Miscellaneous itemized deductions subject to the 2% floor
This deduction for expenses such as certain professional fees, investment expenses and unreimbursed employee business expenses is suspended for 2018–2025. If you’re an employee and work from home, this includes the home office deduction.
The deduction for work-related, as well as gross income and wages for moving reimbursements, moving expenses is suspended for 2018–2025, except for active-duty members of the Armed Forces along with their spouses or dependents who move due to a military order.
Personal Casualty & Theft Deduction
The TCJA has suspended this deduction with the exception of if the loss was due to an event declared a disaster by the President.
The limit on the deduction for cash donations to public charities has been increased to 60% of adjusted gross income. However, charitable deductions for payments made in exchange for college athletic event seating rights are eliminated. Also keep in mind that you must itemize to benefit from the charitable contributions deduction.
After 2018, alimony payments won’t be deductible — and will be excluded from the recipient’s taxable income. Because the recipient spouse woul typically pay income taxes at a rate lower than the paying spouse, the overall tax bite will likely be larger under this new tax treatment. This change is permanent
529 plan distributions that are used to pay certain education expenses are generally tax-free. The qualified education expenses have been extended to include postsecondary school and primary and secondary school expenses.
Notably, the TCJA leaves untouched many breaks that would have been reduced or eliminated under the original House or Senate bills, such as the:
- Principal residence gain exclusion,
- Exclusion for employer-provided adoption assistance,
- Lifetime Learning credit,
- Deduction for student loan interest, and
- Deduction for graduate student tuition waivers.
Also on the plus side, the law suspends the overall limitation on itemized deductions for 2018–2025.
AMT & Estate Tax
The House lost the battle over repeal of the AMT and the estate tax — both continue to apply. But the TCJA makes them applicable to fewer taxpayers than in the past.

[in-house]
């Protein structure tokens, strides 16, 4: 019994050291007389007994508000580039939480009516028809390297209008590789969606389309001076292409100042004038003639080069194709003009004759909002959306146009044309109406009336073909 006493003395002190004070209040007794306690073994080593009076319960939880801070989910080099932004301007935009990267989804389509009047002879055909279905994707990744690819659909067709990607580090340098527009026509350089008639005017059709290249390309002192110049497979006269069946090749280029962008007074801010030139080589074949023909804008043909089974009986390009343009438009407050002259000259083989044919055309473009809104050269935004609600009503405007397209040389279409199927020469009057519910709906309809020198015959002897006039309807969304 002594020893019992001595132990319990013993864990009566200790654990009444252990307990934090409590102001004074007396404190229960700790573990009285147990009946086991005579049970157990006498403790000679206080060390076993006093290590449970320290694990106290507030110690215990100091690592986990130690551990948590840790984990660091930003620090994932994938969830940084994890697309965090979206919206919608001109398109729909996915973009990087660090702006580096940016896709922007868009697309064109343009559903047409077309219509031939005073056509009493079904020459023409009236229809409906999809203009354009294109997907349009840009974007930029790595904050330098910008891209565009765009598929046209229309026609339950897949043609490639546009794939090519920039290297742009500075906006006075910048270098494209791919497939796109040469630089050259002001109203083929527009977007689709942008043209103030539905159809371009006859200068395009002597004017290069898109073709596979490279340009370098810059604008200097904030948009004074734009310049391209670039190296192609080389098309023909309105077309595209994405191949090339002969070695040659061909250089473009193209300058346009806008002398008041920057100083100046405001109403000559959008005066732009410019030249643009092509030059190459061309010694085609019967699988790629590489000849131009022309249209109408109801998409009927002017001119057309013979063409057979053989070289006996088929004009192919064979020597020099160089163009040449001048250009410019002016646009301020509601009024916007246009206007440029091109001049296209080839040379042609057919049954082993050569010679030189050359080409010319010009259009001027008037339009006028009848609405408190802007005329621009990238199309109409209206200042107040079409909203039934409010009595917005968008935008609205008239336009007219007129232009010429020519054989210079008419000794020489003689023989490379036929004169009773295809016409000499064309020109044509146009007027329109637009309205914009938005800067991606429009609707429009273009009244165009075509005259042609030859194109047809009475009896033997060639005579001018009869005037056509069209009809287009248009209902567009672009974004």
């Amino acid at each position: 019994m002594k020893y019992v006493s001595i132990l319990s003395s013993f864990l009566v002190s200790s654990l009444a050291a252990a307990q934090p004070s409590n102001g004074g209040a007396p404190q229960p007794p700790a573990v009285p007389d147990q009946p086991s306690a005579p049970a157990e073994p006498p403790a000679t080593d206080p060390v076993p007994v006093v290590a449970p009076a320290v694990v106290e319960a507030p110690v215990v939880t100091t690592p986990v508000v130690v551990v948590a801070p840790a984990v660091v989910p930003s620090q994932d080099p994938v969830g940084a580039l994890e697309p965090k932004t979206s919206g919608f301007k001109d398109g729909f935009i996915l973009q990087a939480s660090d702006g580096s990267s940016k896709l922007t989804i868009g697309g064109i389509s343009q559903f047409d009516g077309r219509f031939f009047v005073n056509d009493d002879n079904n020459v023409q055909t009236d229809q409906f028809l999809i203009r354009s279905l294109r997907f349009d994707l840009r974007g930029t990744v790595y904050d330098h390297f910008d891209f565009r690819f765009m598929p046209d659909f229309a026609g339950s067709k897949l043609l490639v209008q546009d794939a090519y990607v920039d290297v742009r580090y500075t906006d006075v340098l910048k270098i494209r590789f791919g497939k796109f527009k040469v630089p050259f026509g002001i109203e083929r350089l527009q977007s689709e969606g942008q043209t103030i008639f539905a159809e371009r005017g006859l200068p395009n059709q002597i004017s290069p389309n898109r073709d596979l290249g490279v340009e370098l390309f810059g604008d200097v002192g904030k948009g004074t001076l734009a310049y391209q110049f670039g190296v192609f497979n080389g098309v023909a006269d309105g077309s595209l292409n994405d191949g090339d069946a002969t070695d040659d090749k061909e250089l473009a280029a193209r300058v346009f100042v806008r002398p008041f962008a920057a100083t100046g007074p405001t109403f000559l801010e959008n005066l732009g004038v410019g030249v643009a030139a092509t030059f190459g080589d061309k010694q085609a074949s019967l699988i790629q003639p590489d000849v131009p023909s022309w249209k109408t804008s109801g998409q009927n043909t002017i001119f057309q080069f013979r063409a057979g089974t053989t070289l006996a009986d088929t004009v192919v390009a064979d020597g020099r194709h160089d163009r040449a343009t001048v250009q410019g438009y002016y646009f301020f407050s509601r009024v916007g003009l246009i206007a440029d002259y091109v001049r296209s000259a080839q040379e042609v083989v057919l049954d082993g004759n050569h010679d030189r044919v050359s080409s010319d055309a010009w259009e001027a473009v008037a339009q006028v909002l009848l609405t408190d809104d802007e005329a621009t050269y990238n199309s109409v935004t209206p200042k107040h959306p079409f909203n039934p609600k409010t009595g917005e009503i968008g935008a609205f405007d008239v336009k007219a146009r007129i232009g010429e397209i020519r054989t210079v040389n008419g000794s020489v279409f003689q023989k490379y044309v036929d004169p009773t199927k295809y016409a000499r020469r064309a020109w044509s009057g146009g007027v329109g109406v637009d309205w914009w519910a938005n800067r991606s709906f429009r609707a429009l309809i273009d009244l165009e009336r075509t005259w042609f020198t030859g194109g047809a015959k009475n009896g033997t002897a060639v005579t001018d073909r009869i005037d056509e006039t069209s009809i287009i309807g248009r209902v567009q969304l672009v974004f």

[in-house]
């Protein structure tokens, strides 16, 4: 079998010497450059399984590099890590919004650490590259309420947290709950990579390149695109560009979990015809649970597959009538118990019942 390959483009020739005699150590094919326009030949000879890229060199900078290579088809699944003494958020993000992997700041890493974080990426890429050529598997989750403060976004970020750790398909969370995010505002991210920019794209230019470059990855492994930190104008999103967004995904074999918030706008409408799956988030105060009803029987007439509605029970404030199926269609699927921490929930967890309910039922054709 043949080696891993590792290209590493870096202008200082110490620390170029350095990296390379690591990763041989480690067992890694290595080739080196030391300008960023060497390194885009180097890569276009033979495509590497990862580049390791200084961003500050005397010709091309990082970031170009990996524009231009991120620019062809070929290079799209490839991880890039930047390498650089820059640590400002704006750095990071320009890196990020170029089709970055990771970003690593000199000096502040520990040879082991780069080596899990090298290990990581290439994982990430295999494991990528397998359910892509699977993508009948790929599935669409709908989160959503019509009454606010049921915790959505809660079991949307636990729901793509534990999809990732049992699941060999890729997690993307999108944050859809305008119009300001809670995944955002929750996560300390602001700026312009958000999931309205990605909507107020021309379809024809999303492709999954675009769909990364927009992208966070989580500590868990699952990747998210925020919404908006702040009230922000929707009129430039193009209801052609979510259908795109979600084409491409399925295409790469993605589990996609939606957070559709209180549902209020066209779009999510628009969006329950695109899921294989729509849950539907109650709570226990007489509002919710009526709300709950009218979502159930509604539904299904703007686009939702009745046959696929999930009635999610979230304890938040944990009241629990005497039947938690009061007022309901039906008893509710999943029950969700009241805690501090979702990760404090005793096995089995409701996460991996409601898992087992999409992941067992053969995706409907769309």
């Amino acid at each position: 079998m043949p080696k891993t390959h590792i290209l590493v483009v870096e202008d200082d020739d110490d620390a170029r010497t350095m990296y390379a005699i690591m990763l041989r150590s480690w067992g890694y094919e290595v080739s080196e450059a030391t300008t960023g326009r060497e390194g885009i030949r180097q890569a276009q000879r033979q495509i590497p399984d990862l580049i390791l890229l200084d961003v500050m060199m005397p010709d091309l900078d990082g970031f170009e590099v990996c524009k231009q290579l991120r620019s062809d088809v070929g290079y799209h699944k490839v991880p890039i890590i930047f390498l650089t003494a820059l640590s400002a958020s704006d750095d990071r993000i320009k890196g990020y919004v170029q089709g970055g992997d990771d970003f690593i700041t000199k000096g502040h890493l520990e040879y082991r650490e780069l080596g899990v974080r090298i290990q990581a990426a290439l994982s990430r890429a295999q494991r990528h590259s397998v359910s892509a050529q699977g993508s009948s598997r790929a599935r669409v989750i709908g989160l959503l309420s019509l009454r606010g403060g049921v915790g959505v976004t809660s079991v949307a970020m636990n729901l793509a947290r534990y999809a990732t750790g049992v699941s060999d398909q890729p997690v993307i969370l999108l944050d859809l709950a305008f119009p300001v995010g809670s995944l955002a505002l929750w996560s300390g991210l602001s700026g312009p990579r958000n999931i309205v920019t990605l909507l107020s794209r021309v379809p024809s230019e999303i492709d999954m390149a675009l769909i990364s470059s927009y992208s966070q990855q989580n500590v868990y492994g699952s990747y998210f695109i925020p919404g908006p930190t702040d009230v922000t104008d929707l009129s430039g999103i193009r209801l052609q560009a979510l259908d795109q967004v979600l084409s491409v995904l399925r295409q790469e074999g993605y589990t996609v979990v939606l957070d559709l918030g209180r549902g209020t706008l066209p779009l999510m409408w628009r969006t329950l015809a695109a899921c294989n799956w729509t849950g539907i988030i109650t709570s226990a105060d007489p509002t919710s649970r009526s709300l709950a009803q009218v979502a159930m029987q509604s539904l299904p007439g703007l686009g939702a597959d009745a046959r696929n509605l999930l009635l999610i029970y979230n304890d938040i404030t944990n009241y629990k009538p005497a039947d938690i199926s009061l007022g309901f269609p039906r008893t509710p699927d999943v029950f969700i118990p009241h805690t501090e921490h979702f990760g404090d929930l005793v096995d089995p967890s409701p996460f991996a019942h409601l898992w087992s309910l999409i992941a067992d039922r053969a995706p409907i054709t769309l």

Beginning in 2018, the new law increases both the AMT exemption amount (to $109,400 for married couples, $70,300 for singles and heads of households, and $54,700 for separate filers) and the AMT exemption phaseout thresholds (to $1 million for married couples and $500,000 for all other taxpayers other than estates and trusts). These amounts will be adjusted for inflation until the provision expires after 2025.
Similarly, the TCJA doubles the estate tax exemption to $10 million for 2018–2025. The exemption is adjusted for inflation and is expected to be $11.2 million for 2018. But because the exemption doubling is only temporary, taxpayers with assets in the $5 million to $11 million range (twice that for married couples) will still have to keep estate taxes in mind in their planning.
Taxpayers who convert a pretax traditional IRA into a post tax Roth IRA lose their ability to later “recharacterize” (that is, reverse) the conversion. Those who wish to recharacterize a 2017 Roth conversion must do so by December 31, 2017.
Recharacterization is still an option for other contributions, though. For example, an individual can make a contribution to a Roth IRA and subsequently recharacterize it as a contribution to a traditional IRA (before the applicable deadline).
As with any piece of massive legislation, many questions about implementation and impact linger unanswered. I will keep you apprised as more information becomes clear about how the TCJA will affect individual taxpayers.